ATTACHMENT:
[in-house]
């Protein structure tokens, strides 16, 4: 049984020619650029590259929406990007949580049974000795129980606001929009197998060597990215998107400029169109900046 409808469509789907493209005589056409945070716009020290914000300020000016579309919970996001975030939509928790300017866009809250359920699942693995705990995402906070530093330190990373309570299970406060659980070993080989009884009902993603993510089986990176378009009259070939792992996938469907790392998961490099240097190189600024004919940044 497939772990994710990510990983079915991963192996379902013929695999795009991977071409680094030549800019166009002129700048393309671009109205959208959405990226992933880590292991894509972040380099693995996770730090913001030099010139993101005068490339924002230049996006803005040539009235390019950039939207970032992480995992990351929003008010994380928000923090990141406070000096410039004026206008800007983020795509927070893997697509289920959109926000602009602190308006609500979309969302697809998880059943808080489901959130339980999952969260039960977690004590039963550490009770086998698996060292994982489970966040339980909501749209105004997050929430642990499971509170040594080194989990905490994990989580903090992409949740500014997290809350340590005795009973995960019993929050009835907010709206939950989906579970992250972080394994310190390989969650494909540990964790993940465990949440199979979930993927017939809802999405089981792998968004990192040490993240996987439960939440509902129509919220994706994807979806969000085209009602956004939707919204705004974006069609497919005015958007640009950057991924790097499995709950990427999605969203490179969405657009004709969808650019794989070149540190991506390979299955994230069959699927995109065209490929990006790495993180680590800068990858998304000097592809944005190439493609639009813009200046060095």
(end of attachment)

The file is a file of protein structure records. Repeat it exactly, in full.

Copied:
[in-house]
């Protein structure tokens, strides 16, 4: 049984020619650029590259929406990007949580049974000795129980606001929009197998060597990215998107400029169109900046 409808469509789907493209005589056409945070716009020290914000300020000016579309919970996001975030939509928790300017866009809250359920699942693995705990995402906070530093330190990373309570299970406060659980070993080989009884009902993603993510089986990176378009009259070939792992996938469907790392998961490099240097190189600024004919940044 497939772990994710990510990983079915991963192996379902013929695999795009991977071409680094030549800019166009002129700048393309671009109205959208959405990226992933880590292991894509972040380099693995996770730090913001030099010139993101005068490339924002230049996006803005040539009235390019950039939207970032992480995992990351929003008010994380928000923090990141406070000096410039004026206008800007983020795509927070893997697509289920959109926000602009602190308006609500979309969302697809998880059943808080489901959130339980999952969260039960977690004590039963550490009770086998698996060292994982489970966040339980909501749209105004997050929430642990499971509170040594080194989990905490994990989580903090992409949740500014997290809350340590005795009973995960019993929050009835907010709206939950989906579970992250972080394994310190390989969650494909540990964790993940465990949440199979979930993927017939809802999405089981792998968004990192040490993240996987439960939440509902129509919220994706994807979806969000085209009602956004939707919204705004974006069609497919005015958007640009950057991924790097499995709950990427999605969203490179969405657009004709969808650019794989070149540190991506390979299955994230069959699927995109065209490929990006790495993180680590800068990858998304000097592809944005190439493609639009813009200046060095």